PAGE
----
In late January, Olmert’s lawyers presented their closing statement, saying that “Shula Zaken had lied” repeatedly, and that the court could not penalize him for deciding not to testify.

But lead prosecutor Uri Korb’s claim at closing arguments that Olmert avoided testifying to hide behind silence appeared to have convinced the court.

“Olmert’s lies echo in our ears,” he said.

Korb responded to Olmert’s conviction Monday, saying the verdict demonstrated “that justice had won out.”

“The battle against corruption is a long battle,” he said. “For seven years we’ve been saying Olmert illegally received funds and was corrupt and that his actions harmed the state’s purity and ethics.”

Further, Korb pointed out that Friedman-Feldman – who replaced Moussia Arad, who sat on the panel that acquitted Olmert but retired in 2013 – noted in her opinion that Olmert should have been convicted the first time, even without all the additional evidence.

He also said, “Olmert’s decision not to testify in the retrial spoke for itself.”

However, Olmert’s lawyers said: “We regret the decision,” saying “we had hoped the court would reaffirm its earlier acquittal.”

Rozovsky was asked by the press if it was a mistake not to have Olmert testify.

“We didn’t think there was enough evidence to convict him even without Olmert testifying,” he responded.

Both of the former prime minister’s lawyers sounded very unsure about appealing the verdict.

Olmert’s spokesman, Amir Dan, sent a statement shortly after the retrial saying they would definitely appeal.

Another possibility is that Olmert does not appeal the conviction but appeals any sentence that carries jail time.

Dan added that the guilty verdict came “despite Shula Zaken’s lies in court,” and that they proved “unambiguously that Zaken edited, deleted and tampered with the recordings” in a way that benefited her and harmed Olmert.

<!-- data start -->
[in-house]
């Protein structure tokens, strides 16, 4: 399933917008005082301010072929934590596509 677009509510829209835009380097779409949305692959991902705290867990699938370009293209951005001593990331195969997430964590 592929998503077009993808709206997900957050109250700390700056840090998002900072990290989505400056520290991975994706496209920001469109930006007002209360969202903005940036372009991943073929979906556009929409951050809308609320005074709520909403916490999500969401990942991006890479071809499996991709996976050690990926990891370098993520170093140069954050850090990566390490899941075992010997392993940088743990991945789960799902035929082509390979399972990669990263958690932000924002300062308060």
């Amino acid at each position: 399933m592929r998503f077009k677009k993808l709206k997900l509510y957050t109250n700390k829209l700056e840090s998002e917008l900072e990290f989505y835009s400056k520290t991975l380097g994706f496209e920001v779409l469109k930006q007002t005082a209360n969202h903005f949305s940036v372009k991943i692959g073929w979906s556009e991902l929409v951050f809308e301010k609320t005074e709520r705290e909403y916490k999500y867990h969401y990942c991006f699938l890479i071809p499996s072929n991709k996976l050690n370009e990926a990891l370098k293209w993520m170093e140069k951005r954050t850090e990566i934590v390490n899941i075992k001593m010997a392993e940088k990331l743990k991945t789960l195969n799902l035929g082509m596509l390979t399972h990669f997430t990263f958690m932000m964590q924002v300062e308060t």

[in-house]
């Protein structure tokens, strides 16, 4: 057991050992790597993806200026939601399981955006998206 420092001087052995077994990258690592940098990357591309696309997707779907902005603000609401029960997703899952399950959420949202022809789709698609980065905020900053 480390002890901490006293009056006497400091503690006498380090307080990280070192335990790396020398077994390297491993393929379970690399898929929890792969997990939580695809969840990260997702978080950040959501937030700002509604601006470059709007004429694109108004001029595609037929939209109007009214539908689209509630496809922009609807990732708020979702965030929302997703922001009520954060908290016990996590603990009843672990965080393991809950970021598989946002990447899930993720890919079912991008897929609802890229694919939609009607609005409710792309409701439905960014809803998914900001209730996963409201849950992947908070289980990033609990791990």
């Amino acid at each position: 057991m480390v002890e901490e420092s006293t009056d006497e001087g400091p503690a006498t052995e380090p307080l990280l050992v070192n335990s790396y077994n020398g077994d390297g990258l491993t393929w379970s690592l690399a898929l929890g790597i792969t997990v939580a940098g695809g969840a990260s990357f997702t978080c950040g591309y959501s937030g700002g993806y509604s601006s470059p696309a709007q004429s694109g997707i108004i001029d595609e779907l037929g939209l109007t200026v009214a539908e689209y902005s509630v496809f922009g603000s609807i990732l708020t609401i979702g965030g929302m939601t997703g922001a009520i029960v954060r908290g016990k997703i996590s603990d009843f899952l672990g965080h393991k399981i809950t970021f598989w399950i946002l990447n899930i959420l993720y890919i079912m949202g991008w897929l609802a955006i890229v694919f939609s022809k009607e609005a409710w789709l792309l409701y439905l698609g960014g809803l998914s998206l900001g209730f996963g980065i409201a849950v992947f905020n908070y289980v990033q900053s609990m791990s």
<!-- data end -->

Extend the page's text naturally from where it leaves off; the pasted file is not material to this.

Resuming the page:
On this point, the court recognized that Zaken’s testimony included lies and that she had unethically edited the recordings. However, the court said that she had not edited the key recordings, which were decisive against Olmert, and her lies were also on side issues, such that neither point impacted the overall verdict against him.

Korb said, “We returned here following an evidentiary earthquake which impacted all of us – I’m speaking of the recordings, the journal and the testimony of Zaken,” he said.

The prosecution had also attacked Olmert using Zaken’s allegations that before she decided to cooperate with the state, Olmert promised her $10,000 per month if she refused the state’s plea bargain to turn state’s witness against him.

Olmert was acquitted in July 2012 of illegally using cash he received in envelopes from Talansky.

But he was convicted of bribery and sentenced to six years in prison in the Holyland Affair in May 2014, which was also the trial that led to the first break between Olmert and Zaken.

According to Zaken, she decided to turn into a state’s witness near the end of the Holyland trial when Olmert’s lawyers called her corrupt and tried to tar her with this label.

Olmert’s appeal of his Holyland conviction is still pending before the Supreme Court.

The state is expected after the Holyland appeal decision to decide whether to file a separate, third indictment against Olmert for obstructing justice and witness tampering in all of his other cases.

Olmert accepted and did not appeal a more minor 2012 conviction by the same court in the Investment Affairs because the sentence did not carry any jail time.